Sauvignon blanc produces white wines with distinct green and herbaceous flavours. The name means “wild white” in French and the variety is believed to be a descendant of the ancient Traminer family. It is one of the most widely planted varieties in the world.
It has been grown in France since the 18th Century and became renowned for its use in wines from Bordeaux and the Loire Valley.
It is known as Feigentraube in Germany, Muskat Silvaner in Austria, Fumé Blanc in the United States, Sauvignon in Cyprus, Portugal, Italy, Czech Republic, Slovakia and Slovania and Sauvignon Gros in Romania.
Production in South Africa
It is uncertain when Sauvignon blanc entered South Africa, but it was definitely planted at Groot Constantia by the late 1880s. The poor quality of planting material resulted in many of these vines being uprooted in the 1940s.
The variety gained popularity in the 1970s, when virus-free material became available from the Agricultural Research Centre at Nietvoorbij. Today, it one of the five most planted varieties in the country.
The vines thrive on medium potential soils in cooler climatic regions. It is produced in all the wine producing regions of South Africa, with Stellenbosch accounting for the biggest area under production, followed by Robertson, the Swartland and Worcester. It is the most planted variety in the Cape South Coast.
Growth and Ripening
The variety is a moderate to vigorous grower, with an average production potential of 9 t/ha to 13 t/ha. Grapes ripen from early mid-season, around mid-February.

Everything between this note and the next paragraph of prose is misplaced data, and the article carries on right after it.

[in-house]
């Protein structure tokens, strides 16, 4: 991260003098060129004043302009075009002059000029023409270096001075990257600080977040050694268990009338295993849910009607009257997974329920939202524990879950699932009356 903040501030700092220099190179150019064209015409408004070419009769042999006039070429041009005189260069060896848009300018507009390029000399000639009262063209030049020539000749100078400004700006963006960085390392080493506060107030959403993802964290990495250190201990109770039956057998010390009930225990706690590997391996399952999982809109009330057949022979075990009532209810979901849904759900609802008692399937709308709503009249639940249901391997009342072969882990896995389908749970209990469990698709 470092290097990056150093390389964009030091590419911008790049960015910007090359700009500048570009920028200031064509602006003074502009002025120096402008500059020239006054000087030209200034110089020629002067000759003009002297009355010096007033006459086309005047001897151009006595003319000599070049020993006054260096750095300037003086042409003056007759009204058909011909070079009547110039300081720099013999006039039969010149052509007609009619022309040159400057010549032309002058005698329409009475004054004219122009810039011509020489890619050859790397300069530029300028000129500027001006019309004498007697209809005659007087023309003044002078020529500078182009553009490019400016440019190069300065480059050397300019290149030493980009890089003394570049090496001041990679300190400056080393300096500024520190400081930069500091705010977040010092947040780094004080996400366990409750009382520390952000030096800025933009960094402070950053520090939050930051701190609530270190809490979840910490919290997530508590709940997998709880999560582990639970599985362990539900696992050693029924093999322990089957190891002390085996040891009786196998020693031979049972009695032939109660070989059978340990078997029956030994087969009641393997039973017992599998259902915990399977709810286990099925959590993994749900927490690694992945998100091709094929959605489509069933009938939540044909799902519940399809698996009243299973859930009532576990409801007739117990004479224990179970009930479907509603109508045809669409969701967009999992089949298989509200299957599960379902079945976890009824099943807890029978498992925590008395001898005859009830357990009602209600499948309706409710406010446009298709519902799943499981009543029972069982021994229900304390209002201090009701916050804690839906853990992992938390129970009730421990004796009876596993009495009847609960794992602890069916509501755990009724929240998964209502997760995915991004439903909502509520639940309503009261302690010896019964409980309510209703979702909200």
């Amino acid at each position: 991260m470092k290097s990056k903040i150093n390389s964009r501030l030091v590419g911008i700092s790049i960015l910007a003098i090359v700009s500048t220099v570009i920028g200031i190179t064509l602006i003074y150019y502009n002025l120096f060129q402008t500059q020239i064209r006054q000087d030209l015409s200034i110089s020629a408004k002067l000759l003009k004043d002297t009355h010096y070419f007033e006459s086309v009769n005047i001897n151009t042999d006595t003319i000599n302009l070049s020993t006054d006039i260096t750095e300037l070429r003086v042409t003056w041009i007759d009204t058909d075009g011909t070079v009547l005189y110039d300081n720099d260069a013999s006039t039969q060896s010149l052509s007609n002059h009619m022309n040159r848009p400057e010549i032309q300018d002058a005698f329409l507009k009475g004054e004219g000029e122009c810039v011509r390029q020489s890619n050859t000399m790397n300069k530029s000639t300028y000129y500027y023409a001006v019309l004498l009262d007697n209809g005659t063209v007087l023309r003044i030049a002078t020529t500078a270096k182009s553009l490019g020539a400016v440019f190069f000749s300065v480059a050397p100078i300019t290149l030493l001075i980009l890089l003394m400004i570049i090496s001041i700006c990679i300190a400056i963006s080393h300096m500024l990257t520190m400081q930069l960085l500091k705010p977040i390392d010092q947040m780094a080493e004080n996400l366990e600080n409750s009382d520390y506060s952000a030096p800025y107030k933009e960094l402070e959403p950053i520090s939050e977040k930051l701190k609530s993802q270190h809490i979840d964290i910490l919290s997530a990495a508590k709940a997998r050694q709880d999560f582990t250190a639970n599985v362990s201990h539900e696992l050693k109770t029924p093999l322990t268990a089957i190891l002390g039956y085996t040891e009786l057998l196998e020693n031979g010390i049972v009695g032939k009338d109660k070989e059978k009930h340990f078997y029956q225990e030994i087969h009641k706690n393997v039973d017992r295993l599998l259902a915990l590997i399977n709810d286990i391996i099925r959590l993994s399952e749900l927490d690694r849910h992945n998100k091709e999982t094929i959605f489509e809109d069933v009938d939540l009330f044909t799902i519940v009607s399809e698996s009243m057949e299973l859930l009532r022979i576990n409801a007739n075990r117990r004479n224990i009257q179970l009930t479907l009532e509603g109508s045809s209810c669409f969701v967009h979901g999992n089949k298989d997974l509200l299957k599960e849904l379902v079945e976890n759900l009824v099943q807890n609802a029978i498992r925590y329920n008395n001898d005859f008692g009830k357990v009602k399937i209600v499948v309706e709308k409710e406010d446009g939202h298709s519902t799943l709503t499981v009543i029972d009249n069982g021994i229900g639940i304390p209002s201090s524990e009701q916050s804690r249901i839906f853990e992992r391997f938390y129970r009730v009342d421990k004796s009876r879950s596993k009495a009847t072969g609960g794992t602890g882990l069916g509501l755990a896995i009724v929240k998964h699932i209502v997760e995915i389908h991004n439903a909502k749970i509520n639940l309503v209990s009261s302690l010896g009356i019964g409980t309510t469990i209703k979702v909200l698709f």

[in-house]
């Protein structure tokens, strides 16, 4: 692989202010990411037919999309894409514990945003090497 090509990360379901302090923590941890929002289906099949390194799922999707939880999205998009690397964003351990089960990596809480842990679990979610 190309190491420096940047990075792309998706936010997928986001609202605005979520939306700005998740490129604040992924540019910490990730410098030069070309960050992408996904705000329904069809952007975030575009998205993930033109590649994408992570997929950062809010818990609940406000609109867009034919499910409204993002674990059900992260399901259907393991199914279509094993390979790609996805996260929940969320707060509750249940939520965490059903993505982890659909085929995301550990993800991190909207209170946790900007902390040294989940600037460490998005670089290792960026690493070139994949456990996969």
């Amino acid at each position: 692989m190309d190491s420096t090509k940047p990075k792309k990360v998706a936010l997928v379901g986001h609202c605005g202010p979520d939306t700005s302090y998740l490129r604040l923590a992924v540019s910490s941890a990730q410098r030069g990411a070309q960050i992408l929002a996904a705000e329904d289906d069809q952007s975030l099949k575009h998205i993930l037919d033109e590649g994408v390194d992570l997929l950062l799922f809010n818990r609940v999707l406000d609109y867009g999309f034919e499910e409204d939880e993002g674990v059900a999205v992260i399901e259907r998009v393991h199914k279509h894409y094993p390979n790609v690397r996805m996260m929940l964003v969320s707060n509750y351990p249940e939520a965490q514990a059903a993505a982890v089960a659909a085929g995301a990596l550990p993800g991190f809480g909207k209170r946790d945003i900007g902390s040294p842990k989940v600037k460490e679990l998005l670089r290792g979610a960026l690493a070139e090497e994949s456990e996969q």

Berries and Leaves
Berries are a greenish yellow colour, medium to small sized and short oval shaped. The skin is thin and soft, while the flesh is juicy with a distinctive grassy taste. Leaves are dark green, medium to small sized, round and five-lobed.
Pests and Diseases
The variety is mildly susceptible to downy mildew and powdery mildew. It is prone to botrytis, especially on fertile soils, as bunches then become very compact. It is prone to frost damage and requires the coolest temperatures of all the varieties during maturation.
Most of the Sauvignon blanc wines are unwooded. Blends with Sémillon is becoming particularly popular. Botrytis-infected Sauvignon blanc is used to produce Noble Late Harvest wines.
Sauvignon blanc produced under warm climatic regions generally produce wine with flavours of tropical and yellow fruit, while cooler climatic conditions produce wines with more spicy and herbaceous tones, such as grass, asparagus and green figs.
By Glenneis Kriel